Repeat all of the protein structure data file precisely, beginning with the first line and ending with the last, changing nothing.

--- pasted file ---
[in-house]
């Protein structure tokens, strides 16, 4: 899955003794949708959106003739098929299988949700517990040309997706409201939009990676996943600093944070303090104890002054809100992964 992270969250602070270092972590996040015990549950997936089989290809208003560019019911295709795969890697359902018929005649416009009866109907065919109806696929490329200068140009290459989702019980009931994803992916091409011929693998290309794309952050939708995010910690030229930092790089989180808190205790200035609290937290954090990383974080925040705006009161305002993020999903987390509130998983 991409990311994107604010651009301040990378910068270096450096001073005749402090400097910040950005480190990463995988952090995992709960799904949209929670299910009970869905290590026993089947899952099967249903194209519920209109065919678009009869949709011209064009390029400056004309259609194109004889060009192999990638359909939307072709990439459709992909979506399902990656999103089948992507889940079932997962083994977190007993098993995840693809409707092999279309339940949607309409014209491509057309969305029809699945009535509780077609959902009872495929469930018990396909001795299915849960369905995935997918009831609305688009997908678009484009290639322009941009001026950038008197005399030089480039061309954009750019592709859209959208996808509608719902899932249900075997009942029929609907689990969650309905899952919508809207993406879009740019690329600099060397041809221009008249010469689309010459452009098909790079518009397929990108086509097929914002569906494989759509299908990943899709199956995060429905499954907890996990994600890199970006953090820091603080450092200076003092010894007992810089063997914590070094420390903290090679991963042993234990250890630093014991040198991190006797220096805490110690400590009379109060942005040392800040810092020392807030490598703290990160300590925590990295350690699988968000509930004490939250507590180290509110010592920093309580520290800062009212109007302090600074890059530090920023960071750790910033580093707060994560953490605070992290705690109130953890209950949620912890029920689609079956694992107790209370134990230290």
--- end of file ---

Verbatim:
[in-house]
């Protein structure tokens, strides 16, 4: 899955003794949708959106003739098929299988949700517990040309997706409201939009990676996943600093944070303090104890002054809100992964 992270969250602070270092972590996040015990549950997936089989290809208003560019019911295709795969890697359902018929005649416009009866109907065919109806696929490329200068140009290459989702019980009931994803992916091409011929693998290309794309952050939708995010910690030229930092790089989180808190205790200035609290937290954090990383974080925040705006009161305002993020999903987390509130998983 991409990311994107604010651009301040990378910068270096450096001073005749402090400097910040950005480190990463995988952090995992709960799904949209929670299910009970869905290590026993089947899952099967249903194209519920209109065919678009009869949709011209064009390029400056004309259609194109004889060009192999990638359909939307072709990439459709992909979506399902990656999103089948992507889940079932997962083994977190007993098993995840693809409707092999279309339940949607309409014209491509057309969305029809699945009535509780077609959902009872495929469930018990396909001795299915849960369905995935997918009831609305688009997908678009484009290639322009941009001026950038008197005399030089480039061309954009750019592709859209959208996808509608719902899932249900075997009942029929609907689990969650309905899952919508809207993406879009740019690329600099060397041809221009008249010469689309010459452009098909790079518009397929990108086509097929914002569906494989759509299908990943899709199956995060429905499954907890996990994600890199970006953090820091603080450092200076003092010894007992810089063997914590070094420390903290090679991963042993234990250890630093014991040198991190006797220096805490110690400590009379109060942005040392800040810092020392807030490598703290990160300590925590990295350690699988968000509930004490939250507590180290509110010592920093309580520290800062009212109007302090600074890059530090920023960071750790910033580093707060994560953490605070992290705690109130953890209950949620912890029920689609079956694992107790209370134990230290």